A bit of a basic question maybe, but I am confused how to write down the Bellman of this recursive utility function based on Epstein-Zin-Weil preferences and some stochastic constraints.

$$ U_t = \left \{(1-\beta) C_t^{1-\frac{1}{\eta}} + \beta[E_t(U_{t+1}^{1-\gamma})]^{\frac{1-\frac{1}{\eta}}{1-\gamma}}\right \}^{\frac{1}{1-\frac{1}{\eta}}} $$

It already looks like a Bellman equation, Any pointers?


1 Answer 1


What you have there are the preferences under an arbitrary policy -- what some call the prevalue function. The only thing missing is the max operator. Written with maximization (and making the state and choice explicit), the Bellman equation is

\begin{align} U(K_t, \epsilon_t) =& \max_{C_t} \{ (1-\beta) C_t^{1 - \frac{1}{\eta}} + \beta [E_t(U(K_{t+1}, \epsilon_{t+1})^{1-\gamma})]^{\frac{1 - \frac{1}{\eta}}{1 - \gamma}} \}^{\frac{1}{1 - \frac{1}{\eta}}} \\ \text{s.t. } & C_t \in F(K_t, \epsilon_t) \\ & K_{t+1} = G(K_t, C_t, \epsilon_t), \\ & \epsilon \sim \Phi \end{align}

where $K_t$ is the state, $F(K_t)$ is the choice set, $\epsilon_t$ is some shock with CDF $\Phi$ (assumed to be revealed before choosing $C_t$; it doesn't need to be IID), and $G(K_t, C_t)$ is the law of motion.

Maximization with recursive preferences is pretty much the same as with standard time-separable preferences, and even plays well with dynamic programming methods (e.g. if you have some VFI code set up you can make the preferences recursive by just changing the prevalue function). The only real change is that we now have different aggregators over states and over time on the RHS of the prevalue function. These notes on recursive preferences may help, in particular section 5 ("Optimization and the Bellman Equation").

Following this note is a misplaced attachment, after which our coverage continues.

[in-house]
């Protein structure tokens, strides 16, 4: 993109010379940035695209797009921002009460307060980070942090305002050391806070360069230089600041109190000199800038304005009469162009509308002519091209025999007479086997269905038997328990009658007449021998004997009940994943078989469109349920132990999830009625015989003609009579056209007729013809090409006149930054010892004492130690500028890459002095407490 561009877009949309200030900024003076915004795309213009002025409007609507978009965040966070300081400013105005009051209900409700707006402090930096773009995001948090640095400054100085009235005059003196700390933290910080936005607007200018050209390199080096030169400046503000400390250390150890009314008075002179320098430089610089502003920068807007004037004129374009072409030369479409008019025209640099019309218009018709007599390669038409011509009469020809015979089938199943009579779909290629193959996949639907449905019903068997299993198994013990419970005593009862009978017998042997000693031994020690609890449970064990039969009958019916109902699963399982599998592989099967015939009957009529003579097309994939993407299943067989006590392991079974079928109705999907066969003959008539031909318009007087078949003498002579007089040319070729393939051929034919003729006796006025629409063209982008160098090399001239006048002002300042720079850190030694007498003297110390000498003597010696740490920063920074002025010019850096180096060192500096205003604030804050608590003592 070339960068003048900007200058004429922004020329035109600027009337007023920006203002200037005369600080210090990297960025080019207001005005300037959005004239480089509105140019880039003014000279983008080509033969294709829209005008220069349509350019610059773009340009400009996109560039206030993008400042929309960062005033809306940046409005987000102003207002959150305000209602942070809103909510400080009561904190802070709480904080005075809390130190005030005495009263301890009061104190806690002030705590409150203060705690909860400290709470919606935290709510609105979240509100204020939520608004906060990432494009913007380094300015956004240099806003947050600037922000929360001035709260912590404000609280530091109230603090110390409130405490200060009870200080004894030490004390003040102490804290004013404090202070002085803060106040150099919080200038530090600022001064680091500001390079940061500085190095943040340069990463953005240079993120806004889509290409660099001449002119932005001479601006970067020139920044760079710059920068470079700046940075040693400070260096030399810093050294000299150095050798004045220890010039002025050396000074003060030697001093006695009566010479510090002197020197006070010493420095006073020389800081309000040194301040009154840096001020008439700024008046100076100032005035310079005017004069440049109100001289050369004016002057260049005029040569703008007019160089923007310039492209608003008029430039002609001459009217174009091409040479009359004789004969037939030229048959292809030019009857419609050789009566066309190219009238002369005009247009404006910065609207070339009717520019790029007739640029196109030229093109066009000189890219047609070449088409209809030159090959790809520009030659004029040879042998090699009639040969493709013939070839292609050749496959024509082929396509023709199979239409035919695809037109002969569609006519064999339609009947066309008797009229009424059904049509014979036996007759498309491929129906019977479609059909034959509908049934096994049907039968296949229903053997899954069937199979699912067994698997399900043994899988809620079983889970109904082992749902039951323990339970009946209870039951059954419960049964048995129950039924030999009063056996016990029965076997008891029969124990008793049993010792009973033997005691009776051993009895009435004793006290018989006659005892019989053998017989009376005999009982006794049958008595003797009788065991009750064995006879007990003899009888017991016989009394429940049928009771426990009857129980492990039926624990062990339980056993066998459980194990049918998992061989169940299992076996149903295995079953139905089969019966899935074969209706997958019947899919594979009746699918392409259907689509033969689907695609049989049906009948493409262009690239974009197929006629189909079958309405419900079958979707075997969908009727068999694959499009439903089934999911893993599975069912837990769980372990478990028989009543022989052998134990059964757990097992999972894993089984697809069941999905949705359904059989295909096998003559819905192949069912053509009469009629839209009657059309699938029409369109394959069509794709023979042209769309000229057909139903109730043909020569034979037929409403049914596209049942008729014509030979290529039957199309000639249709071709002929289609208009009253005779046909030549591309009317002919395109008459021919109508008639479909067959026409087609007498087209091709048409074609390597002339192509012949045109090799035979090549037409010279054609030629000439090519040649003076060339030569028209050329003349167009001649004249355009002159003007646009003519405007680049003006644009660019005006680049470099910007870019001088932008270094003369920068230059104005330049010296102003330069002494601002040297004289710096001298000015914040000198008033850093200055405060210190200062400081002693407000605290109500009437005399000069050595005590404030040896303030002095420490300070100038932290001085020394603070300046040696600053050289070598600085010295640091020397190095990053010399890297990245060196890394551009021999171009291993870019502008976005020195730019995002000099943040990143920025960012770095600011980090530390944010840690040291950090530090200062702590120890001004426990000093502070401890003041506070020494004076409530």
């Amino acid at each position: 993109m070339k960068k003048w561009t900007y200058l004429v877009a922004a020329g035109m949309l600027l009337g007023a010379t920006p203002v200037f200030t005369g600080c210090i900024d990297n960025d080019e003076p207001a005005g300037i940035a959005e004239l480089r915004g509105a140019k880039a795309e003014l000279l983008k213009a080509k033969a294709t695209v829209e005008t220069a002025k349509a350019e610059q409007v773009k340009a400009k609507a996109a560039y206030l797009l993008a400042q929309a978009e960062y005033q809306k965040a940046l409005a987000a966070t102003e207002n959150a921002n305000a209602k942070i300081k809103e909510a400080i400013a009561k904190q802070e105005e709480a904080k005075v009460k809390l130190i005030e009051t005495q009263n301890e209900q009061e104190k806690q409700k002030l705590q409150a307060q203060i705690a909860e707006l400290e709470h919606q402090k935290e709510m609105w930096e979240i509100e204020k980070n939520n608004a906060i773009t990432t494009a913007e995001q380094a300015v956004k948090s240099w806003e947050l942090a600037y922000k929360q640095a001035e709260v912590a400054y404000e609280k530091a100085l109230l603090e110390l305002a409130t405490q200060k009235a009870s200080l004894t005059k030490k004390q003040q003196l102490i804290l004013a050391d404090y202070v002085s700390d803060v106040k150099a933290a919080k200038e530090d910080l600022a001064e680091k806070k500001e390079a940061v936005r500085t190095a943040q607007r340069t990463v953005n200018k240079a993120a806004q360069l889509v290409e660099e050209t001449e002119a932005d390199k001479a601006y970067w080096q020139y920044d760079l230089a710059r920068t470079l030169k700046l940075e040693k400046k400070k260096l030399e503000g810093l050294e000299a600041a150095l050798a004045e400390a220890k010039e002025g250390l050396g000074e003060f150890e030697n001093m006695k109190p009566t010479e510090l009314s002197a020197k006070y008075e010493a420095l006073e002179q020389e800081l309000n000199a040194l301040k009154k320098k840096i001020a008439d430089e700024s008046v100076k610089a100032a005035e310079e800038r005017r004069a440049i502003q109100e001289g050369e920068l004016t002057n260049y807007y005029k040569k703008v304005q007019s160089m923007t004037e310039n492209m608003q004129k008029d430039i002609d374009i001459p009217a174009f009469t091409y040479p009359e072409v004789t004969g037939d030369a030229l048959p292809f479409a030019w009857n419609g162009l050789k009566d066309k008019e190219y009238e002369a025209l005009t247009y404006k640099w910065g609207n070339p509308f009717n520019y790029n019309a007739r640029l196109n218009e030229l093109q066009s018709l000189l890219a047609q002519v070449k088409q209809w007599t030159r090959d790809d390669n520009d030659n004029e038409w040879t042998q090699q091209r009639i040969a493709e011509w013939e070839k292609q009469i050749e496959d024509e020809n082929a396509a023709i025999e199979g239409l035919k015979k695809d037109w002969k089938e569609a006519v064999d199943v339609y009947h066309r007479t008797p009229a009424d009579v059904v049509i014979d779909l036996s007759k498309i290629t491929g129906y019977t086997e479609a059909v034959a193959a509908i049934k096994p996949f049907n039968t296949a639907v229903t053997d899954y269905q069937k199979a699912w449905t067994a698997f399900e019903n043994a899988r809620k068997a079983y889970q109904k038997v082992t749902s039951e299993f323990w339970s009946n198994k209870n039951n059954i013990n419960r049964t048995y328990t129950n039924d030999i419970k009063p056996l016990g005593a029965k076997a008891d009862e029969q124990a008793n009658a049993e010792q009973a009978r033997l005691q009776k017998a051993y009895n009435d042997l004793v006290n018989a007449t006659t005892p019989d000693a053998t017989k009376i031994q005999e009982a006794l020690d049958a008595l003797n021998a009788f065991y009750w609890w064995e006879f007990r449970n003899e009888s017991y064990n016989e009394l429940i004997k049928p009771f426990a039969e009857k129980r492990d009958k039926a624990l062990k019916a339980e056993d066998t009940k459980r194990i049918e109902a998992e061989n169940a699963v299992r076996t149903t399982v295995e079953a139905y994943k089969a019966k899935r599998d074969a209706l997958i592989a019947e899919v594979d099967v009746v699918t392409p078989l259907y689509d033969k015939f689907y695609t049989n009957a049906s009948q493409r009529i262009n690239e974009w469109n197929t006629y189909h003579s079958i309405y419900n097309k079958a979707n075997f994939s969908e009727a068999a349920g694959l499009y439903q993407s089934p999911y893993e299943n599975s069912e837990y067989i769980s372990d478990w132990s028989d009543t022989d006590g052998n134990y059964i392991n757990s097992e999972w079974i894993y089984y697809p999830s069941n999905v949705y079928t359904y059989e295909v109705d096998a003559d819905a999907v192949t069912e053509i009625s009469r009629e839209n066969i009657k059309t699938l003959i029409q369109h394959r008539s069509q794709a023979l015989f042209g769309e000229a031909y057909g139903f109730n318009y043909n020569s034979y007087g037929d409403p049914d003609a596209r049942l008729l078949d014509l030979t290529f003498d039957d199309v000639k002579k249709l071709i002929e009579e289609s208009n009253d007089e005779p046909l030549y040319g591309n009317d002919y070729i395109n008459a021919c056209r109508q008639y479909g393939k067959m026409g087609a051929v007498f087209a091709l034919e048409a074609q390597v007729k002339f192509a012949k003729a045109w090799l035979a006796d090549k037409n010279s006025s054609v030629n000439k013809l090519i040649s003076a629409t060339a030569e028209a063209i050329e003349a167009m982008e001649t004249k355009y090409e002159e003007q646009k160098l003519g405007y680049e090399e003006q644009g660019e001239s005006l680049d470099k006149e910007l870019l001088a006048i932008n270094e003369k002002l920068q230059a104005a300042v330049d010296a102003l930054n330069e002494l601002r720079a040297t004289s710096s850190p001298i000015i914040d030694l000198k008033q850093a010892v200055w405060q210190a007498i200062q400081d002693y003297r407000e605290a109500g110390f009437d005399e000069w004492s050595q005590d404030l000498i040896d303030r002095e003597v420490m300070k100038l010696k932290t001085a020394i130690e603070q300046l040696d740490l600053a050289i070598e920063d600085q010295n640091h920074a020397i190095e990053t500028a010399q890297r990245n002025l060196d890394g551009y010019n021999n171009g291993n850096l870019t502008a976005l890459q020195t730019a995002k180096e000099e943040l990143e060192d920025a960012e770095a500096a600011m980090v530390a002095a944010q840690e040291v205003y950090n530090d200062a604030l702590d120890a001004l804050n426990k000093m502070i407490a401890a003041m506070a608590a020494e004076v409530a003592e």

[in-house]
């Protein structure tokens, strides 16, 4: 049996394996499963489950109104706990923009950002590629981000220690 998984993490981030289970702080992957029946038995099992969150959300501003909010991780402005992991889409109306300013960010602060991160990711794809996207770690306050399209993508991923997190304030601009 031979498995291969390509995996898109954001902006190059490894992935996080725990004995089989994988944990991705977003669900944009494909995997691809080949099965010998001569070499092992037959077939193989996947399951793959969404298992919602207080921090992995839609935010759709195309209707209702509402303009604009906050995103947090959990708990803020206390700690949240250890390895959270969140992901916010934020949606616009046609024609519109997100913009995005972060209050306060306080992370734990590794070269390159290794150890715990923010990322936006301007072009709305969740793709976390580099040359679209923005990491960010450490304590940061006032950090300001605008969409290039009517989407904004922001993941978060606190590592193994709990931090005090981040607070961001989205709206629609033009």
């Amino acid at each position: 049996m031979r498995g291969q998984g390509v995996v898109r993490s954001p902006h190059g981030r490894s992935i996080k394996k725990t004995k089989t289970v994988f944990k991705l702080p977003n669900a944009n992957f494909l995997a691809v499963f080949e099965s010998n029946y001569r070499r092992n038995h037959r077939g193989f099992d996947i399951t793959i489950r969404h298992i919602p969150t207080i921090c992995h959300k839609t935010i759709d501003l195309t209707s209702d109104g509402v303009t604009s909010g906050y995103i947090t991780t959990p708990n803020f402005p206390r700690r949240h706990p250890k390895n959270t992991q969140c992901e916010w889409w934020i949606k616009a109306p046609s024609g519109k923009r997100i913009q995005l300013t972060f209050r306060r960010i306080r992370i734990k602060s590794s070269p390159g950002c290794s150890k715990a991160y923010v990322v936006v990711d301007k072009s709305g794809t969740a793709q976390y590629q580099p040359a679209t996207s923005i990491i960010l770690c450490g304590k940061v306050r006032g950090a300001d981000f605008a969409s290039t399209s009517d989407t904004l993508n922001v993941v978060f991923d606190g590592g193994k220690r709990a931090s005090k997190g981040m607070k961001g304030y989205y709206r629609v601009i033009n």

Making the constraints stochastic won't change the details of your problem -- it'll be similar to how you would formulate and solve the time-separable equivalent problem with a stochastic constraint -- unless you have some specific structure in mind which would change things for recursive preferences differently than for time-separable preferences. I can't think of such a structure off the top of my head, but I'm sure one could find them with some digging.

One thing that's different with recursive preferences is the utility scaling -- the period utility is scaled by $(1-\beta)$. This is discussed a bit on page 3 of the attached notes. The scaling allows utility to be measured in units of consumption, so that the utility of a sequence of sure-thing constant consumption levels is that same consumption level, i.e. $U(c,c,...) = c$. It's a good exercise to try showing this symmetry without the scaling to see how it comes out (if you do it with the risk aggregator, remember that the certainty equivalent of a sure thing is the sure thing itself).

  • $\begingroup$ Thank you so much for your help. One more question if I may, do you understand why and how in the notes in section 5 they take compute the scaled Bellman equation? $\endgroup$
    – Papayapap
    Jan 18, 2021 at 10:15
  • $\begingroup$ I added a short note at the end $\endgroup$ Jan 19, 2021 at 14:52

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